Writing & Culture through Literature & Film

In college, I studied—with great interest—the different stages of literature and film that a culture must go through in order to evolve. If you believe that The Church of Jesus Christ of Latter-day Saints is the one true church ministering God’s one sure way to the children of men, then its culture already taps into the longest standing culture available. However, no matter what you believe, the sub-culture truly is only a couple hundred year’s old. In other words, what we will call the Mormon culture is very young as cultures go and it’s only just starting out when it comes to the arts.

Written as a film novel Sterling Bridge looks to take a step forward in our literary and quite possibly our film culture. Make no mistake, it is not so much that the culture has not fully matured as it is that the stories have not yet been told that would equate to a greater cultural whole. Put another way, the more Mormons share their message with the world the more Mormons are realizing how applicable our story really is to the greater story of the world and the more the world is realizing it as well.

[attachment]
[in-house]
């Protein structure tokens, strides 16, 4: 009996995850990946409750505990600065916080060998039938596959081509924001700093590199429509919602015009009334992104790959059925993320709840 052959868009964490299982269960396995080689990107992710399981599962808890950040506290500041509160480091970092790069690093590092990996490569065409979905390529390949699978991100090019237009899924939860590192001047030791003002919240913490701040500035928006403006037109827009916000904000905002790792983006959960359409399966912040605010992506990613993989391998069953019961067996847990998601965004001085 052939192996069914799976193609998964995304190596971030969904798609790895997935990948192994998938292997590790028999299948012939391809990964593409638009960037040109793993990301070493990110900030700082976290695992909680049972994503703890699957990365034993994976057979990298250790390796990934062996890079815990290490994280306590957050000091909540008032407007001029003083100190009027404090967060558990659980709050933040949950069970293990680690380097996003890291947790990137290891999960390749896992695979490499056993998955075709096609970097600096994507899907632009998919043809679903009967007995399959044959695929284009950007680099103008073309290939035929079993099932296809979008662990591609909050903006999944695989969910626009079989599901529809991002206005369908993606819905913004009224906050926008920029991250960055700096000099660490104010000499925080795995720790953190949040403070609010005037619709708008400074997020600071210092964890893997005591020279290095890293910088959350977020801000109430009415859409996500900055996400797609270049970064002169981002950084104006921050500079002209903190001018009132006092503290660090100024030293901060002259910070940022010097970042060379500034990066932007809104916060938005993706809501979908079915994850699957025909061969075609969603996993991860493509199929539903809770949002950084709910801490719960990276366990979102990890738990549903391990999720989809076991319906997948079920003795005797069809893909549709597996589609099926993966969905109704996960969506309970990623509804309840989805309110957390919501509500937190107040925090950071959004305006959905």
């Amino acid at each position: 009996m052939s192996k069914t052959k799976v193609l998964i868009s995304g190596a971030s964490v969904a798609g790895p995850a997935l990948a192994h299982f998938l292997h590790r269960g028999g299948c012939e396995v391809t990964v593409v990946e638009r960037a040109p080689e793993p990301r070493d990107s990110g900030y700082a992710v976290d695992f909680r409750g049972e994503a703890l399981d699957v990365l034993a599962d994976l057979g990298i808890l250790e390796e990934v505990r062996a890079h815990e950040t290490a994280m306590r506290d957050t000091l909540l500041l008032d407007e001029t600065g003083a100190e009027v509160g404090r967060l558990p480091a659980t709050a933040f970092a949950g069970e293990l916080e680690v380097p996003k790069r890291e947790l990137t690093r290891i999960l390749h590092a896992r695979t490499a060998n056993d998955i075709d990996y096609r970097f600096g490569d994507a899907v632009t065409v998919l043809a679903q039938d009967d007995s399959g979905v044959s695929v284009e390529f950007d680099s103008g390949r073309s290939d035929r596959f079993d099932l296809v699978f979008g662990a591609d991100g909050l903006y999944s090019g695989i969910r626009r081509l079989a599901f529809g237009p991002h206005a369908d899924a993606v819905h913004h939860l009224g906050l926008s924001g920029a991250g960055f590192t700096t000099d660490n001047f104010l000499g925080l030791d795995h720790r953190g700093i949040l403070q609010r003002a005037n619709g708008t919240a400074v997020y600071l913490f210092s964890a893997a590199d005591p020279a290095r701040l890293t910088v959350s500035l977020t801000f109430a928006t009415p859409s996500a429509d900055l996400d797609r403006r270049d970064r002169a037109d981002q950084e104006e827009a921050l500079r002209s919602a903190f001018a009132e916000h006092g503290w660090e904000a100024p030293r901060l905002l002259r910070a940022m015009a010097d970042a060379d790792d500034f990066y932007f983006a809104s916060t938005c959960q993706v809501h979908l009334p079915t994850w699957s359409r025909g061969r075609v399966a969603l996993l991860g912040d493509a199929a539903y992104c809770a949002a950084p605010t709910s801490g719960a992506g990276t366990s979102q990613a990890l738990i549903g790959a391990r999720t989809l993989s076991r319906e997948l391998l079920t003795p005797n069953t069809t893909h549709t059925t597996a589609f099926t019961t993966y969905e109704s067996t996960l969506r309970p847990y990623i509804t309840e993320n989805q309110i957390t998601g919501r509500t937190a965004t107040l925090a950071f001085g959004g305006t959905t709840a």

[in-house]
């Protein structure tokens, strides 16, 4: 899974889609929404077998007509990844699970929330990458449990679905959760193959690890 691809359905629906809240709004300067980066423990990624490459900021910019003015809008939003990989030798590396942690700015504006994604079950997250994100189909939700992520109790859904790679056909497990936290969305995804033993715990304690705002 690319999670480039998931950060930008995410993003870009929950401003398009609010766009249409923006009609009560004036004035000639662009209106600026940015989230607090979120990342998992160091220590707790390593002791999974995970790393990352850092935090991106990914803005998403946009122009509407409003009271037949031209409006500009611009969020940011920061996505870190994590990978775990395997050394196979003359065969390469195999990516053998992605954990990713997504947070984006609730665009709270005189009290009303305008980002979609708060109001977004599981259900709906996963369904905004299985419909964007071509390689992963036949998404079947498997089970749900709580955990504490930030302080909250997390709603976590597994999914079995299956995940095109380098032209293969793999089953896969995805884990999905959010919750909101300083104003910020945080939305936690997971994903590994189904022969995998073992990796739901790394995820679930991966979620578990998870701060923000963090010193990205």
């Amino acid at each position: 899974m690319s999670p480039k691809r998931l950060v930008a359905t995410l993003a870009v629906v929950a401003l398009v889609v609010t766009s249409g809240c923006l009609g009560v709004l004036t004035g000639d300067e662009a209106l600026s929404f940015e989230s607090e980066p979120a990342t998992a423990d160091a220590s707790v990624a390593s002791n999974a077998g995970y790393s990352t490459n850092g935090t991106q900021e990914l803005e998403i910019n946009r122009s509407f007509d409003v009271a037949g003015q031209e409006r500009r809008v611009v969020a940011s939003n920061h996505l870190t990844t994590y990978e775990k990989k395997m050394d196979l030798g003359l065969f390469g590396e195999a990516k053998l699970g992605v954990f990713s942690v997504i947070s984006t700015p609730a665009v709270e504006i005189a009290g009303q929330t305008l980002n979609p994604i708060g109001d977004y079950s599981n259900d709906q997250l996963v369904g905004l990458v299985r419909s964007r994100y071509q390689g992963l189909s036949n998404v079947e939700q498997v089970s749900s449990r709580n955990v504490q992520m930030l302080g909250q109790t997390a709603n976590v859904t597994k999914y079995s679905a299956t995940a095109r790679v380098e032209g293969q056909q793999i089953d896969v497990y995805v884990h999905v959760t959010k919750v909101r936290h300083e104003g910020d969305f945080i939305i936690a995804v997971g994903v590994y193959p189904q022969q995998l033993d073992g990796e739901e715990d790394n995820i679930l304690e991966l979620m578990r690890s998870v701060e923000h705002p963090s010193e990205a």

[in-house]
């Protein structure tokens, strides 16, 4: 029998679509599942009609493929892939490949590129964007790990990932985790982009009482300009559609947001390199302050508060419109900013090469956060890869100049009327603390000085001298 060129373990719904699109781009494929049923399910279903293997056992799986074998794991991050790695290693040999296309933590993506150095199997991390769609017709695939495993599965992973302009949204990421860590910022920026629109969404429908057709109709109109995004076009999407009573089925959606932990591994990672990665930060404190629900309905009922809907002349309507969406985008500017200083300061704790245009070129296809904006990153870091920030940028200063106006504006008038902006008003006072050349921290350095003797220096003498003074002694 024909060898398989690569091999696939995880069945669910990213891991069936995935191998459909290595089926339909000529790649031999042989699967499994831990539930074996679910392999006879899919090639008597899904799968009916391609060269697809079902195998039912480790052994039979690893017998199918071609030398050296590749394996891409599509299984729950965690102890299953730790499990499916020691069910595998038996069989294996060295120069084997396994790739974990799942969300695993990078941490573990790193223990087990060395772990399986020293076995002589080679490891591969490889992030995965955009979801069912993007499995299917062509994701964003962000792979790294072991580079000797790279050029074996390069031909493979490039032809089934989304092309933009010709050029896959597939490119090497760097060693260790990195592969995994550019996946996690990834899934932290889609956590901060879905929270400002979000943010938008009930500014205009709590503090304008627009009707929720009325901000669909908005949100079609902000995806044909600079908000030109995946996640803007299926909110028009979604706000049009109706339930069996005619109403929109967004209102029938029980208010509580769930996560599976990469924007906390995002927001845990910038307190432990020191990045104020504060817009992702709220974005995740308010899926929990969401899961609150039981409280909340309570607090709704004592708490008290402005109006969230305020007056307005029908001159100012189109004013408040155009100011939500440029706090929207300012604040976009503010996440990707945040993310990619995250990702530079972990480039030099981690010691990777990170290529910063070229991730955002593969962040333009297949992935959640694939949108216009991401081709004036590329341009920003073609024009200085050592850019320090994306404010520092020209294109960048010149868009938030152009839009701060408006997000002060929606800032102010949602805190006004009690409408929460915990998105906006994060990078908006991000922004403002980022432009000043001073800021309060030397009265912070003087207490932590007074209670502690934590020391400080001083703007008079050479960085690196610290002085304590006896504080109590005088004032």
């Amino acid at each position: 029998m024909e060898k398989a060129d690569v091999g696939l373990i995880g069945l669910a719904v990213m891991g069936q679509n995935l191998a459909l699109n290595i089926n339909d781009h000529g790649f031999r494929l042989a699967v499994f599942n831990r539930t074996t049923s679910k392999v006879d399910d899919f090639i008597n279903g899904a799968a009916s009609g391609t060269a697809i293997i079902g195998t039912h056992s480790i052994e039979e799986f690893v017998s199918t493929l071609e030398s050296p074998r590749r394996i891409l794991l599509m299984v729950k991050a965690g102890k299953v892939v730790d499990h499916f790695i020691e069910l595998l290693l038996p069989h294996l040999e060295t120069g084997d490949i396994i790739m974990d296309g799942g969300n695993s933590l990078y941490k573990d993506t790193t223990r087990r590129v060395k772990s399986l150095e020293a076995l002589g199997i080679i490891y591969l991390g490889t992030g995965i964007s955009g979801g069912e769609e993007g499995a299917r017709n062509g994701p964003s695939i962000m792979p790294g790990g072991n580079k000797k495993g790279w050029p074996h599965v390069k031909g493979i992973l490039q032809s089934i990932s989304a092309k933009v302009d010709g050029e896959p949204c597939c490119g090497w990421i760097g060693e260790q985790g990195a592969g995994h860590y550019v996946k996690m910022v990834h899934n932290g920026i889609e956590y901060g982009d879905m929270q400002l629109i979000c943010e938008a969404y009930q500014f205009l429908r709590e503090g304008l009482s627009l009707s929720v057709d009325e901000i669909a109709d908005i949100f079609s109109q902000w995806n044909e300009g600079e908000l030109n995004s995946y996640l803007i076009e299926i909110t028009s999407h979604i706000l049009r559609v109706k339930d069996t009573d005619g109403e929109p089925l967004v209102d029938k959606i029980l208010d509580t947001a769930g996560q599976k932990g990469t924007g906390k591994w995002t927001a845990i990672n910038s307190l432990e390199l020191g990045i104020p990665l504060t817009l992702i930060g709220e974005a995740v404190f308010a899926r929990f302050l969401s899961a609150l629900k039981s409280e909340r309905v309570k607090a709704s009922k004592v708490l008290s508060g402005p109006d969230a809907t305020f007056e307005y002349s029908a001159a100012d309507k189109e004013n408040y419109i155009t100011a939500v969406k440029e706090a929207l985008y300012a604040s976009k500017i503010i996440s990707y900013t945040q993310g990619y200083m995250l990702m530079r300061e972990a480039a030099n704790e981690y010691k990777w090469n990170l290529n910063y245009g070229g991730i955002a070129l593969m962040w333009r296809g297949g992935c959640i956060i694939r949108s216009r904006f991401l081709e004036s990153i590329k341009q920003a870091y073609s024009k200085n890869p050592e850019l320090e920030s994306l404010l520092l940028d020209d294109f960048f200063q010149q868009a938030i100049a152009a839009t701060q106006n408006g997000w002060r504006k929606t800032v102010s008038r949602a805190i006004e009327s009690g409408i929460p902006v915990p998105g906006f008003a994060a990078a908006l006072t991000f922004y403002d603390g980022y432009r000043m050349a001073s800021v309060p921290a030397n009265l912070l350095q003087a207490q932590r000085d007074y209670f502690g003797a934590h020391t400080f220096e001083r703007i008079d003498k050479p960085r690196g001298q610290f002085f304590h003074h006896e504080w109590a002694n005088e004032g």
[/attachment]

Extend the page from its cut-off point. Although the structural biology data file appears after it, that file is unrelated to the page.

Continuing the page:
While Mormons admittedly intend to be a unique and peculiar people set apart from the ways of a dying world, we are actually not so different, as it relates to being children of the Creator who are seeking to know who He is and therefore who we are and who we can become. In fact, the central point of humanity is the great question that Mormonism claims to answer. Mormons believe they know the purpose of life. The only problem is telling that story, it turns out, is a very touchy subject. The very reason Mormonism sets itself apart as a better way, in fact the way spoken of by the Savior, comes off as very presumptuous and elitist, and it is the reason that Mormons who really just want to share the glad news—and yes even convert everyone in the process—thereby uniting us all to the good that has made their lives so wonderful, actually oftentimes end up doing the opposite: effectively alienating their neighbors, who naturally feel excluded unless they go as far as deeming themselves Mormon and fully becoming part of the group. Sterling Bridge explores this interesting dynamic of a small town with Mormon settlers unsure about the government’s intent when housing international workers, primarily Catholic, in a mining community within its borders. The town does not know how long its neighbors will be staying and if their multiplicity of nationalities and ethnicities can even jive with them.